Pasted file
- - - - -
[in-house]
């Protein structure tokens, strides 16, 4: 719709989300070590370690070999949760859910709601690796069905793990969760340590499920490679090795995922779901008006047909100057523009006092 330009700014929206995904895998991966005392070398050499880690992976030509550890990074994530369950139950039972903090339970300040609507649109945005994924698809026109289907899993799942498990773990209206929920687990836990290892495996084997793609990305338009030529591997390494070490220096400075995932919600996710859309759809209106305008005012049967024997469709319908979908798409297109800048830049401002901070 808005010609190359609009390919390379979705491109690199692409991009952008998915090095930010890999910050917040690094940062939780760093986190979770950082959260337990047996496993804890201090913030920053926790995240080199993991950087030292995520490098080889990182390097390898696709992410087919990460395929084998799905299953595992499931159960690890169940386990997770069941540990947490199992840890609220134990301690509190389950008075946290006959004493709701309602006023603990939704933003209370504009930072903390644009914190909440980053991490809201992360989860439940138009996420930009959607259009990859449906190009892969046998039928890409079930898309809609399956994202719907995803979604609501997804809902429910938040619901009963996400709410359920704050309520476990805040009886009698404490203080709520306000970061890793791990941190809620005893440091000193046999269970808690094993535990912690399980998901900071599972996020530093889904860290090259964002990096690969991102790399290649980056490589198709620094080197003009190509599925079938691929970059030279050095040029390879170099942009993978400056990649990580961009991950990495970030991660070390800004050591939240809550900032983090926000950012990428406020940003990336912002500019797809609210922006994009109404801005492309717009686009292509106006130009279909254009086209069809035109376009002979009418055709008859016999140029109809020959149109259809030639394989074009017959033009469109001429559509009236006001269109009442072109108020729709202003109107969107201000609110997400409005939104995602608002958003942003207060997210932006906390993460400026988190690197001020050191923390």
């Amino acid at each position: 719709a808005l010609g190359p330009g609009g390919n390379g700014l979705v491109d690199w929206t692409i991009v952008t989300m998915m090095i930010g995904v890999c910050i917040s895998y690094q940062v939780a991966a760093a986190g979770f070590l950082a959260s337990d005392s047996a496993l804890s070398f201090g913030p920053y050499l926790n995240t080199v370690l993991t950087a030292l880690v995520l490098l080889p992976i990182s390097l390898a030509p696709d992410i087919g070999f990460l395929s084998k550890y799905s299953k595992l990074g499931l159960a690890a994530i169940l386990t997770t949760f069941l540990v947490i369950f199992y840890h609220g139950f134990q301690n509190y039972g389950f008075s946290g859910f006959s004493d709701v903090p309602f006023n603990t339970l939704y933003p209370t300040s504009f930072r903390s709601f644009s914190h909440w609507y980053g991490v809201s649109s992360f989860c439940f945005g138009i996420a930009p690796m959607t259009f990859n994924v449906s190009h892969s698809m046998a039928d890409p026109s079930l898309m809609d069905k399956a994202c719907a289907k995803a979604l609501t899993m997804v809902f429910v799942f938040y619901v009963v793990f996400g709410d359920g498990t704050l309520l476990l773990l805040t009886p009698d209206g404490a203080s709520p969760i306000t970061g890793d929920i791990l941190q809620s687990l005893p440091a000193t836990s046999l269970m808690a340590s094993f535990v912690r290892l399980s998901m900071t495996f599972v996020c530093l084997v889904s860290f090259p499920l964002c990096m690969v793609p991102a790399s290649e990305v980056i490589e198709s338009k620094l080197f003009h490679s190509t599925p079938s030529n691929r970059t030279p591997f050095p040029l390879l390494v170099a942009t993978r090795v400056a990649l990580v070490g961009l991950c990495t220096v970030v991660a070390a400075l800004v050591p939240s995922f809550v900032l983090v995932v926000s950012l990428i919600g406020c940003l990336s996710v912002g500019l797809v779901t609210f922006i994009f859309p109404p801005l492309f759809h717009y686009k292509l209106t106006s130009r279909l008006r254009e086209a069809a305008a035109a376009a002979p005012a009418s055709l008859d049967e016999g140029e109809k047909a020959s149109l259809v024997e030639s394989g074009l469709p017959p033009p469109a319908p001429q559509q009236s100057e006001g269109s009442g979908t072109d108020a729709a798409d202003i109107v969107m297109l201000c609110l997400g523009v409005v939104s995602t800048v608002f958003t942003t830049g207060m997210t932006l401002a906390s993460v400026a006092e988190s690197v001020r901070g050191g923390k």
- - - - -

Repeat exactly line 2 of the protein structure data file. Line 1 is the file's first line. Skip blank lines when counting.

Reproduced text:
């Protein structure tokens, strides 16, 4: 719709989300070590370690070999949760859910709601690796069905793990969760340590499920490679090795995922779901008006047909100057523009006092 330009700014929206995904895998991966005392070398050499880690992976030509550890990074994530369950139950039972903090339970300040609507649109945005994924698809026109289907899993799942498990773990209206929920687990836990290892495996084997793609990305338009030529591997390494070490220096400075995932919600996710859309759809209106305008005012049967024997469709319908979908798409297109800048830049401002901070 808005010609190359609009390919390379979705491109690199692409991009952008998915090095930010890999910050917040690094940062939780760093986190979770950082959260337990047996496993804890201090913030920053926790995240080199993991950087030292995520490098080889990182390097390898696709992410087919990460395929084998799905299953595992499931159960690890169940386990997770069941540990947490199992840890609220134990301690509190389950008075946290006959004493709701309602006023603990939704933003209370504009930072903390644009914190909440980053991490809201992360989860439940138009996420930009959607259009990859449906190009892969046998039928890409079930898309809609399956994202719907995803979604609501997804809902429910938040619901009963996400709410359920704050309520476990805040009886009698404490203080709520306000970061890793791990941190809620005893440091000193046999269970808690094993535990912690399980998901900071599972996020530093889904860290090259964002990096690969991102790399290649980056490589198709620094080197003009190509599925079938691929970059030279050095040029390879170099942009993978400056990649990580961009991950990495970030991660070390800004050591939240809550900032983090926000950012990428406020940003990336912002500019797809609210922006994009109404801005492309717009686009292509106006130009279909254009086209069809035109376009002979009418055709008859016999140029109809020959149109259809030639394989074009017959033009469109001429559509009236006001269109009442072109108020729709202003109107969107201000609110997400409005939104995602608002958003942003207060997210932006906390993460400026988190690197001020050191923390």